The Venetian streets of Trogir, Croatia

During our trip to Croatia in the summer of 2019 we spent a week in Split. From this central location we did a number of day trips out of the city. One of these was a visit to Trogir, a historic harbour town located on the Adriatic.

To get to Trogir, we took city bus 37 from a stop next to a mall in downtown Split. Trogir is located about 27 kilometres (17 miles) away, so the bus made its way west out of the city limits. It followed a meandering route near the coast before eventually reaching Trogir. The trip took around 40 minutes.

We arrived at the bus terminal located just outside the bridge into town. After a short walk over the bridge we were in Trogir.

After crossing the bridge into Trogir

Trogir has become a popular place in recent years. The historic centre was added to the list of UNESCO World Heritage Sites in 1997. And in 2015 National Geographic listed Trogir as one of the top 10 island cities. Much of it is due to its Venetian-styled old town, where cobble-stoned streets lead to small shops, restaurants and cafes around every corner.

Entering the historic centre of Trogir. The city gate is from the 17th century

Trogir has a long history. It was originally colonized by Greeks in the 3rd Century BC and thrived until the Roman era, when nearby Salona eclipsed it (post about Salona coming soon). After going through a succession of rulers Trogir was incorporated into the Republic of Venice around the year 1000. After a series of ups and downs with different rulers it became a part of Venice once more in 1420, where it remained for almost four centuries. Although Trogir changed hands a few times after that, it was from the Venetian period that the town gained its present character.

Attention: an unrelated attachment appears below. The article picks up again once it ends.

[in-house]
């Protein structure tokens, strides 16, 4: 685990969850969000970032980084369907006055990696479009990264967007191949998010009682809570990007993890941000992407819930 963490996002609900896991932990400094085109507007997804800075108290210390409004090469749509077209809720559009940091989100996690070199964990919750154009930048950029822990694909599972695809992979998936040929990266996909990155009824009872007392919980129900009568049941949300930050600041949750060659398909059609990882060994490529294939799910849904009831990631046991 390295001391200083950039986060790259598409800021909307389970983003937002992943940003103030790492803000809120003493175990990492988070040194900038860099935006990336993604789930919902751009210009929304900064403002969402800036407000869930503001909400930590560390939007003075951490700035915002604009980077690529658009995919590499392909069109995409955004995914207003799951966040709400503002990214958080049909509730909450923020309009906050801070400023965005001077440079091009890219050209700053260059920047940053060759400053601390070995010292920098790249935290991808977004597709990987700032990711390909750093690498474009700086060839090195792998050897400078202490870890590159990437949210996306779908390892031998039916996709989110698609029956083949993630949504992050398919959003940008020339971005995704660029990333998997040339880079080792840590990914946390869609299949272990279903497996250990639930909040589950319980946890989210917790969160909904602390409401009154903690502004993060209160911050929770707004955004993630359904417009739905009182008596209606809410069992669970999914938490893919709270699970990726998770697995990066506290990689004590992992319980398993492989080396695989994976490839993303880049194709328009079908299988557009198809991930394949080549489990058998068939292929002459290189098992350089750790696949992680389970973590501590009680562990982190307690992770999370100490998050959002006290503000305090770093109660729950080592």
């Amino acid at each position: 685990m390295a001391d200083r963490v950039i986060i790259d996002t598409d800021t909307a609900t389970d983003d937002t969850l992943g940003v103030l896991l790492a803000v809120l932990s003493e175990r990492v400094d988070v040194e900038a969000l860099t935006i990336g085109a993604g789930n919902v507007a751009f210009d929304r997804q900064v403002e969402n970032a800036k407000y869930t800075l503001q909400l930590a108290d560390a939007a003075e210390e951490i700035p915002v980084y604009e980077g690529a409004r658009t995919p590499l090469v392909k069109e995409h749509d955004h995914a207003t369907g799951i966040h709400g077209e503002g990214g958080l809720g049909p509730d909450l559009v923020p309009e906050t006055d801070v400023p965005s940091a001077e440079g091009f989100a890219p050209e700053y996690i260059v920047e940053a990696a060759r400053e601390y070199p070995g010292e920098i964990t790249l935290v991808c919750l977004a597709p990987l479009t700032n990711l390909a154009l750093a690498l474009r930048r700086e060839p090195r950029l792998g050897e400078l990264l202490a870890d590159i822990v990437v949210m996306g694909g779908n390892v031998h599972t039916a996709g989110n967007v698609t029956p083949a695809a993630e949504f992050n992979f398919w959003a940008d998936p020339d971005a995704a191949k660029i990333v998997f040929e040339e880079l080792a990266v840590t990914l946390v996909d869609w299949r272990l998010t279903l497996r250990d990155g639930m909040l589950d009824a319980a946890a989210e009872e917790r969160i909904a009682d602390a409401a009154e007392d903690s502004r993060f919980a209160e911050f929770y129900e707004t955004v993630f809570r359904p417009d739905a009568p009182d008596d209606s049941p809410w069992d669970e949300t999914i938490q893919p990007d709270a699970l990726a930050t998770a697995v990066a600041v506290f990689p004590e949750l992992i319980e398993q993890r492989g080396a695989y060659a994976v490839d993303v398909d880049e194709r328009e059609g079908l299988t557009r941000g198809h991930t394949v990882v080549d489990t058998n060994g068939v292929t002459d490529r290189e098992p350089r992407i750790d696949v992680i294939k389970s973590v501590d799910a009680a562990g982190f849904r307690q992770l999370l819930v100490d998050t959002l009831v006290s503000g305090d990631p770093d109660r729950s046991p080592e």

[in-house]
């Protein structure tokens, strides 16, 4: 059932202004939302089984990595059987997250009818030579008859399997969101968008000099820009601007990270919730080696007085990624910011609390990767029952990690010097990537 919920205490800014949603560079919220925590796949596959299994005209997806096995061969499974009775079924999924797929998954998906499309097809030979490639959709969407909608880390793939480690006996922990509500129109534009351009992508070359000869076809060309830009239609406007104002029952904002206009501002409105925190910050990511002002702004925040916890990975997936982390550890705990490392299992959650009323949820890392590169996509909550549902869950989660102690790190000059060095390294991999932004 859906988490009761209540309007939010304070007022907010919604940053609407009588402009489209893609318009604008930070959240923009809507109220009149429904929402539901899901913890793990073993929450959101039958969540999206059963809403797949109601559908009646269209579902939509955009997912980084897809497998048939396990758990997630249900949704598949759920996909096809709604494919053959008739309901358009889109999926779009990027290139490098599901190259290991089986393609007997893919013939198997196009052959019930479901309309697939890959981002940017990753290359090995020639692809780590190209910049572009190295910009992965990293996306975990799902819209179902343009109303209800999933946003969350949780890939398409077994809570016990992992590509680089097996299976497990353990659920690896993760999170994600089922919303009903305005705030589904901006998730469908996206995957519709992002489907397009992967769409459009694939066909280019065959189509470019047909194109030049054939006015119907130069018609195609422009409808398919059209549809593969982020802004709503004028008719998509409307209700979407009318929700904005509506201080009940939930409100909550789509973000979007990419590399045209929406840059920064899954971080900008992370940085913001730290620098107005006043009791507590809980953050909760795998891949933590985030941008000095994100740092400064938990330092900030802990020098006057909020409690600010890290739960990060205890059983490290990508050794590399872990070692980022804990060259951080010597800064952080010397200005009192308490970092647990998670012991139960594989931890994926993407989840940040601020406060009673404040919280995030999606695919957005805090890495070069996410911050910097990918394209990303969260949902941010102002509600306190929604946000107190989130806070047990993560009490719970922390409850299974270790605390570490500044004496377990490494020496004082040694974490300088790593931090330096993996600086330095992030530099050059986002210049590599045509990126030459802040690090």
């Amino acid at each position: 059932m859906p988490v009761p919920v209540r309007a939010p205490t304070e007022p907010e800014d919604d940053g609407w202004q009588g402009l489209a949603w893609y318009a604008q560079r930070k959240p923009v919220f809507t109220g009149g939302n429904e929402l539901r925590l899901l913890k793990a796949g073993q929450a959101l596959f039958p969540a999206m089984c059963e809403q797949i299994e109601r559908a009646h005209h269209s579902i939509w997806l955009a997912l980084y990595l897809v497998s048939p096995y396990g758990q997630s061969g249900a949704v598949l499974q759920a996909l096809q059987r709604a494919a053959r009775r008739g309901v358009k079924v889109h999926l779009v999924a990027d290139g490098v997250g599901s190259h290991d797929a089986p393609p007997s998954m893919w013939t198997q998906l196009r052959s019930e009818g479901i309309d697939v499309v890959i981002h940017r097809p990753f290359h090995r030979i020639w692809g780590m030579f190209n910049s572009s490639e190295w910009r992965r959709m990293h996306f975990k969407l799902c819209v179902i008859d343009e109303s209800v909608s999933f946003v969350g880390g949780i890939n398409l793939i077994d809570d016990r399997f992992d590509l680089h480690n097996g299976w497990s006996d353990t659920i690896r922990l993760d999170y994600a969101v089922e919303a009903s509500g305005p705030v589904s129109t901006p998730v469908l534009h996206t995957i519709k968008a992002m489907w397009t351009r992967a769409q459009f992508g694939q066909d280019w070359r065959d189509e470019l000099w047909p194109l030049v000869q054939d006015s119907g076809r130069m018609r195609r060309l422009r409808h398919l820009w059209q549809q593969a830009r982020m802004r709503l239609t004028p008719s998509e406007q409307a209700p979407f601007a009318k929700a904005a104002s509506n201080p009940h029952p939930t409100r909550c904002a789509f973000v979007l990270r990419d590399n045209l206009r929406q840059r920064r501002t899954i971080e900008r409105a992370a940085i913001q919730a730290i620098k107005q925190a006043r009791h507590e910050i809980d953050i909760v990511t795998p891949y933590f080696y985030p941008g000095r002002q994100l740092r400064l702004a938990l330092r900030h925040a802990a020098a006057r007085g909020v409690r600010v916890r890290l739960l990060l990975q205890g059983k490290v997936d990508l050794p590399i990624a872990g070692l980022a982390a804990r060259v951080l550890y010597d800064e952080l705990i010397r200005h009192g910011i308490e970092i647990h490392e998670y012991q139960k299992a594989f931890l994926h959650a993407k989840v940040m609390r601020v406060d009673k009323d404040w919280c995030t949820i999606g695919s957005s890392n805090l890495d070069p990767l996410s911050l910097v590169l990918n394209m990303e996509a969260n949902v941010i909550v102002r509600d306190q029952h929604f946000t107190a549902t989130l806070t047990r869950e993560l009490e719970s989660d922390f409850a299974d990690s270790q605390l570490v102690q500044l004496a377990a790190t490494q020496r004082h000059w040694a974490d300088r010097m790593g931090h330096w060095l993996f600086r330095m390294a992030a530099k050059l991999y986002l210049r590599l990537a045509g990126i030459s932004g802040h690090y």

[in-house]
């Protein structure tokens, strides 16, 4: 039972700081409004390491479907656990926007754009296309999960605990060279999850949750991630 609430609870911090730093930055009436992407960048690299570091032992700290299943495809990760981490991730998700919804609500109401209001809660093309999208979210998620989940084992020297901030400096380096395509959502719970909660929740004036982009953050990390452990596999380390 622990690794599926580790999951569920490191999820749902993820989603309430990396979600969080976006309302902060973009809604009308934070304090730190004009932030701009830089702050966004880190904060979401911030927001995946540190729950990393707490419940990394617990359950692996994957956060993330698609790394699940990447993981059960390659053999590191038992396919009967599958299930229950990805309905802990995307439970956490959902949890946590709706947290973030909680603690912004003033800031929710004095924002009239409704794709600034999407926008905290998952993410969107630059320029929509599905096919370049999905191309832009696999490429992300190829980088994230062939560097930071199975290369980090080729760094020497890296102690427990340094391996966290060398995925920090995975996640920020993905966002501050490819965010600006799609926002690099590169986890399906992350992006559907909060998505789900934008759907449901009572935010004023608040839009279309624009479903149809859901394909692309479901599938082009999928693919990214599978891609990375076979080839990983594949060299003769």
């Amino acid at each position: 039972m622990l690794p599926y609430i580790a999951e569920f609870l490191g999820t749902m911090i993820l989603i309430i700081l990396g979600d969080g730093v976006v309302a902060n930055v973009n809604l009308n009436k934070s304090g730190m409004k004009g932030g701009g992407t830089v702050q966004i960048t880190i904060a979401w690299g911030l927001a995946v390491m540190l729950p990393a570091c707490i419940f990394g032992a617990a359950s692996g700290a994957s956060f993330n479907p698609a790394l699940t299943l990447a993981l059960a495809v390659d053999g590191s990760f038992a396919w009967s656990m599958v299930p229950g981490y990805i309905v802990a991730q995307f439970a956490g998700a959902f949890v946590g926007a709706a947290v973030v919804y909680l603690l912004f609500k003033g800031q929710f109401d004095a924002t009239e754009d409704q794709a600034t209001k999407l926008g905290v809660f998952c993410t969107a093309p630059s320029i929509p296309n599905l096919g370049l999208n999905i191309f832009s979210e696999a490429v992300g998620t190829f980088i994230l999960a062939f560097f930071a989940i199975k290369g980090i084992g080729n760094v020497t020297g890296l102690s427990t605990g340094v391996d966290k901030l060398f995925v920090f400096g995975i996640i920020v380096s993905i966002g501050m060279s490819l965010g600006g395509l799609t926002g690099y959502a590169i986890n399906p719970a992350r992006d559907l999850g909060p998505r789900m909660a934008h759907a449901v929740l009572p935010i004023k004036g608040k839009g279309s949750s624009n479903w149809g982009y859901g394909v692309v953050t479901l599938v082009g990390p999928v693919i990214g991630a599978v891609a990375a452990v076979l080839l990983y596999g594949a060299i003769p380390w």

Built on the remains of an earlier church, Trogir Cathedral began construction in the 13th century and was completed in the 17th century

Although the shops looked tempting we didn’t do any shopping in Trogir. The best part was just exploring the quiet old streets and seeing what was around every corner.

There were a lot of places to get a coffee or a gelato. Other streets were mostly residential. Most were very quiet.

Heading back outside
The town walls are from the 14th century
Near the main gate

We stopped for a drink along the promenade and watched the people and boats going by.

The castle in the distance

After our brief rest we went down the rest of the promenade towards a turret in the distance. Kamerlengo Castle was built in the late 14th century, and takes up an entire corner of the island.

Looking back at the promenade

We enjoyed spending the day in Trogir. While smaller than Dubrovnik or Split, it was much quieter and felt more relaxed as well. If you are staying in Split or travelling down the Dalmatian coast it is well worth a stop along the way.

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